Seed Bank F.A.Q.

What is a seed bank?

Why seeds?

How is seed collected?

Who collects the seed?

Where do we collect?

What happens to the seeds?

What if something happens to your seed bank?

How do you determine what species to collect?

Can I use seeds collected and stored in the Dixon National Tallgrass Prairie Seed Bank?

How is the Seed Bank funded?


What is a seed bank? A seed bank is a repository of living seeds maintained in air-tight containers at subfreezing temperatures. There are over a thousand such banks worldwide, the great majority house seeds of economically important crops. At the Chicago Botanic Garden, seeds of native plants are being collected and stored in seed banks as a means of ex-situ (off-site) conservation, where biodiversity is conserved separately from its original habit.Offsite storage of species in peril, as well as preserving the native habitat, or in-situ conservation, are vital to species conservation as a whole.

Why seeds? Through drying and freezing, a seed’s life span can be extended on the order of decades and even centuries. As a general rule of thumb, for every 1% reduction in seed moisture content and every 5°C reduction in temperature, seed life span doubles. Because seeds take up little space, are often produced in abundance, and reflect the genetic diversity of an entire plant population, seed banking is an efficient and cost effective way to conserve the diversity of plant species.

How is seed collected? For each collection, we collect 3,000 to 20,000+ viable seeds from a single population. Only 20% of the available seed on the day of collection is harvested to ensure that the population is not harmed. To adequately capture the genetic diversity of a population, seeds from a minimum of 50 individuals are collected. However, most collections housed in our bank are sampled from considerably more individuals.  

Who collects the seed? Program staff and contract seed collectors collect the seeds. Are you interested in becoming a contract collector with us? Check out Seed Collectors Corner to learn more.

Where do we collect? We currently concentrate collecting efforts in the tallgrass prairie region of the Midwest. Collections of species that are on our target list, but outside this region, are also sought. We collect at sites owned and managed at the federal, state, and county level, as well as NGO sites such as the Nature Conservancy and private property with permission.

What happens to the seeds? Once the seeds are collected, they are sent to the DNTPSB seed preparation laboratory to be accessioned and processed. They are dried for at least three weeks at 15 -24% relative humidity at 15°C. Next, largely with the help of volunteers, the dried seeds are hand-cleaned, counted, weighed and frozen in air-tight foil bags and stored in the seed vault at -20°C. A small sample is x-rayed to determine if the seeds are viable.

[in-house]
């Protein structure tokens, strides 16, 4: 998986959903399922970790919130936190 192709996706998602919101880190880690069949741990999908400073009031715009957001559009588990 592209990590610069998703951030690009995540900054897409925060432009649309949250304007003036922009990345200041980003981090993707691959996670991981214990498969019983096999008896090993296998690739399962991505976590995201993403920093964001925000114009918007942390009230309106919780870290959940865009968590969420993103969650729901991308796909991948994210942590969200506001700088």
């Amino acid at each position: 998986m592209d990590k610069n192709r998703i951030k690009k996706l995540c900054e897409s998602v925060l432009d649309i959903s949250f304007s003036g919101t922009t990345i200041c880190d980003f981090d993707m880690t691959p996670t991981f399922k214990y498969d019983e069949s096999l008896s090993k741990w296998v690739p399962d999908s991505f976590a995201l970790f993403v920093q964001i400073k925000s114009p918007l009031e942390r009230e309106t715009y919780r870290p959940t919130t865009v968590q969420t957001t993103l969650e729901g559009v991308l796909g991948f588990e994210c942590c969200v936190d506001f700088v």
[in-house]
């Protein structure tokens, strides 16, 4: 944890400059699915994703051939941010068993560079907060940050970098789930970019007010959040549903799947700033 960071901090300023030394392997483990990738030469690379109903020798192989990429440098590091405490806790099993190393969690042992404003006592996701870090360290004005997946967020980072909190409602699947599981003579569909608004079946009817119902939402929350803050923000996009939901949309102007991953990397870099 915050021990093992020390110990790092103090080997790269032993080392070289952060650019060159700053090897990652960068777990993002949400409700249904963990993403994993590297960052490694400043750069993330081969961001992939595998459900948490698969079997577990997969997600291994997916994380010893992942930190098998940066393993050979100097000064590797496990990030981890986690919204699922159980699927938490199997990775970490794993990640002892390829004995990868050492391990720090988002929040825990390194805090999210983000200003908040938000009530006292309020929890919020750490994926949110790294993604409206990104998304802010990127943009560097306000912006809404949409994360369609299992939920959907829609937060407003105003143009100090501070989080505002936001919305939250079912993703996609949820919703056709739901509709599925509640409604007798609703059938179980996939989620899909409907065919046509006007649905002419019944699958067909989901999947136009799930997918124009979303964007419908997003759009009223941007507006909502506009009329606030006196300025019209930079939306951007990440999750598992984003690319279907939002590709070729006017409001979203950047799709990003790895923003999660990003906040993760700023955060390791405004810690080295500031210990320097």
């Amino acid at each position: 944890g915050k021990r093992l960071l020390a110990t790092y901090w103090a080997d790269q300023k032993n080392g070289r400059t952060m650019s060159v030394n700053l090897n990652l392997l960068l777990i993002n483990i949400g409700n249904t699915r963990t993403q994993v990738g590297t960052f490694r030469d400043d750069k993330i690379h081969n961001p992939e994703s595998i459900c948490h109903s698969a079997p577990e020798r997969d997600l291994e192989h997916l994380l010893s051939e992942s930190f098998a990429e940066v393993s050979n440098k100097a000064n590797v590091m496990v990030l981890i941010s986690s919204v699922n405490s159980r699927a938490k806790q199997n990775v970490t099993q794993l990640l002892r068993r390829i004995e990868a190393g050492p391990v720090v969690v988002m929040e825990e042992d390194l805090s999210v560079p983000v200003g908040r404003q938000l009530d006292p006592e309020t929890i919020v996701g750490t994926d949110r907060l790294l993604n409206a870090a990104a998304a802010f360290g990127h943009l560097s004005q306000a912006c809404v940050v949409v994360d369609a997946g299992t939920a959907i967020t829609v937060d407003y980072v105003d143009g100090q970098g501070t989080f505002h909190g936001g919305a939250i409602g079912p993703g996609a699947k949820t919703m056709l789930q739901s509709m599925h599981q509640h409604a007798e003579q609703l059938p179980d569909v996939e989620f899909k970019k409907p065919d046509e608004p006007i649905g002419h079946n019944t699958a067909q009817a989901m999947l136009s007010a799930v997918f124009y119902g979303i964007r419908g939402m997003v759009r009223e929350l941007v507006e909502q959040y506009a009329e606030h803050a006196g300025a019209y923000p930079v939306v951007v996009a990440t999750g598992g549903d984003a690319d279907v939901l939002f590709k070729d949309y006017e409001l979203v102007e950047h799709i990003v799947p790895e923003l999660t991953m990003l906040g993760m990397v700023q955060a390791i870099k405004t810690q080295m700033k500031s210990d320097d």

What if something happens to your seed bank? A portion of each collection is housed at CBG. We also deposit some seed from each collection with other seed banks for redundant storage. MSBP, the USDA/ARS: National Center for Genetic Resource Preservation in Ft. Collins, CO and the USDA/ARS: Plant Germplasm introduction and Testing Research in Pullman, WA are our alternative storage facilities. 

How do you determine what species to collect? The DNTPSB aims to bank seeds of the entire vascular flora of the tallgrass prairie ecosystem capable of surviving cold storage. We are currently collecting 545 species selected for their importance for habitat restoration. Protocols for selecting these species can be found here. We also accept seeds of tallgrass prairie species not yet collected and represented in our seed bank. We do not collect threatened or endangered, globally rare, non-native, or crop species – and collect only from wild populations, not cultivated or restored. Click here for our 2020 Restoration Target Species list.

Can I use seeds collected and stored in the Dixon National Tallgrass Prairie Seed Bank? While seeds for the seed bank have been collected primarily for long-term conservation, we understand that access to these seeds by researchers and restoration practitioners is important for the conservation of native species. Please see our Seed Exchange Policy for more information about requesting seeds from the seed bank. Seeds added to our collection after 2012 will be available through GRIN.  

How is the Seed Bank funded? Check out Resources for more information.